Rabbi Amy Bardack leaves the Jewish Federation of Greater Pittsburgh
TransitionSeeking new opportunities

Rabbi Amy Bardack leaves the Jewish Federation of Greater Pittsburgh

Conservative rabbi cited unprecedented opportunities

Rabbi Amy Bardack is leaving the Jewish Federation of Greater Pittsburgh on March 18.

Bardack has served as the director of Jewish Life and Learning at the organization for nearly six years. She moved to Pittsburgh from Boston — where she was the Judaic studies director at the Solomon Schechter Day School of Greater Boston — along with her husband and two children.

Bardack, a Conservative rabbi, said her decision to leave Federation was timed to take advantage of “an unprecedented opportunity.”

“It happens about once every 20 years when there are not enough rabbis for the jobs,” she said. “There are going to be jobs unfilled. Coupled with that, it’s never been easier to work remotely from Pittsburgh for national organizations. So, there are a lot of opportunities for the next step in my career.”

Bardack said she has not yet identified organizations where she might like to work but noted that her role at Federation left her little time to look for another position.

“This is a very busy job and it’s very, very difficult to look for a job while you’re in a job,” she said.

Jewish Life and Learning was a new department at Federation when Bardack was hired in July 2016. She said she was proud of the work she did to establish the new department, which focuses on creating Jewish programs in the community, boosting the engagement of Jews of all ages and strengthening Jewish identity and leadership.

“I think it was about raising the bar for Jewish education and engagement, bringing in research and best practices to enhance it and finding ways to serve the community,” Bardack said. “That meant figuring out grants to enable people to try new things in teen engagement and adult learning and experiences.”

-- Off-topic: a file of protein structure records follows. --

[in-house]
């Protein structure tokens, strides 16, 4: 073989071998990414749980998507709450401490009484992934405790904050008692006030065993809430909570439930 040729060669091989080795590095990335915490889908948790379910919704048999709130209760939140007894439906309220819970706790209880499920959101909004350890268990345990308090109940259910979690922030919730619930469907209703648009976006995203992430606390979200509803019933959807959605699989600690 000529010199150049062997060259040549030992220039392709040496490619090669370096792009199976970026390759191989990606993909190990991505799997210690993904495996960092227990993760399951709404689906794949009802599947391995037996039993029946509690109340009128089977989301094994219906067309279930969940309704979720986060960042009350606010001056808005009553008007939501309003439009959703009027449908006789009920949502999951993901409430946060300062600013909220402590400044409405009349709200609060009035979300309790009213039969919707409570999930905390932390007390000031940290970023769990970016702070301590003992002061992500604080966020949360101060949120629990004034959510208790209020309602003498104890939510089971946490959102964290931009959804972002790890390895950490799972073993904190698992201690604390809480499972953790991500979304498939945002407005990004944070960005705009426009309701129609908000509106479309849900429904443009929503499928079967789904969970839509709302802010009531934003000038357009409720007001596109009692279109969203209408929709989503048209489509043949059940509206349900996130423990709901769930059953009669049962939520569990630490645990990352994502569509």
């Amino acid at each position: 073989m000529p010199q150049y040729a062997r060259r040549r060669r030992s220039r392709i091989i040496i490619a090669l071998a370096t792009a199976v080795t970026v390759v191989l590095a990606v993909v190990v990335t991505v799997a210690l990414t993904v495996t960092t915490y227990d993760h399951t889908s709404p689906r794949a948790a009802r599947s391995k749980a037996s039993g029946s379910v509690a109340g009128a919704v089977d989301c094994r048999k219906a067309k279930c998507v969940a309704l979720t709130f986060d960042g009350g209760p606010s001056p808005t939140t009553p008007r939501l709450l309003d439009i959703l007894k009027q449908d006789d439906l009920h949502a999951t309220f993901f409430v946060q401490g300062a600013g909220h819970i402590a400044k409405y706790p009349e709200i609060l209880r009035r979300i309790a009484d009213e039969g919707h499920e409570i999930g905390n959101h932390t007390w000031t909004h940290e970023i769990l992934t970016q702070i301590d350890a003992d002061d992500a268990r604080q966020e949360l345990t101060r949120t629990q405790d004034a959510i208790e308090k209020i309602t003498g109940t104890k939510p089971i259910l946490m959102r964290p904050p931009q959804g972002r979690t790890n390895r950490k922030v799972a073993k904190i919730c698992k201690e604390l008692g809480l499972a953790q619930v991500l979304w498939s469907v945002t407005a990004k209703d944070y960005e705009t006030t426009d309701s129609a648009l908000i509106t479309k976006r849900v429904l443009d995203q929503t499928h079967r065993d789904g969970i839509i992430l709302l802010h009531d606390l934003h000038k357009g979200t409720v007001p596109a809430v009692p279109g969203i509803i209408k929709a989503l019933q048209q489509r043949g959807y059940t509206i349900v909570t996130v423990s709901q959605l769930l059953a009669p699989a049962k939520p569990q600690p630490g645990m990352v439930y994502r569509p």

Bardack said she was proud of the committees she assembled which included lay leaders from all backgrounds; the support she was able to offer the Jewish day schools, especially during the pandemic; and the work she did following the Oct. 27 massacre at the Tree of Life building.

Within 24 hours of the attack, Bardack said she had reached out to all of the Pittsburgh rabbis to coordinate who would lead funerals and shiva minyans. She also worked to ensure all three congregations targeted in the attack, and their rabbis, were receiving needed support.

“We got people the information they needed, if they needed drop-in counseling — which the JCC set up — if they needed to talk with a rabbi,” she said. “We set up a hotline, making connections with trauma specialists.”

She also brought in a series of chaplains to help serve the community.

Bardack said that she spent significant time out in the community through mid-December 2018 rather than behind a desk.

“People were hurting,” she said. “They needed support. I brought in people from all over the country through my connections and contacts. It was very intense and a hands-on experience.”

Adam Hertzman, the Federation’s marketing director, said Bardack facilitated almost all of the conversations around the 1-year commemoration of the attack.

“Some of those conversations were emotionally charged and she did a fantastic job that really went above and beyond, getting people to work together and remembering what was important and making sure we took a victim-centered approach,” Hertzman said.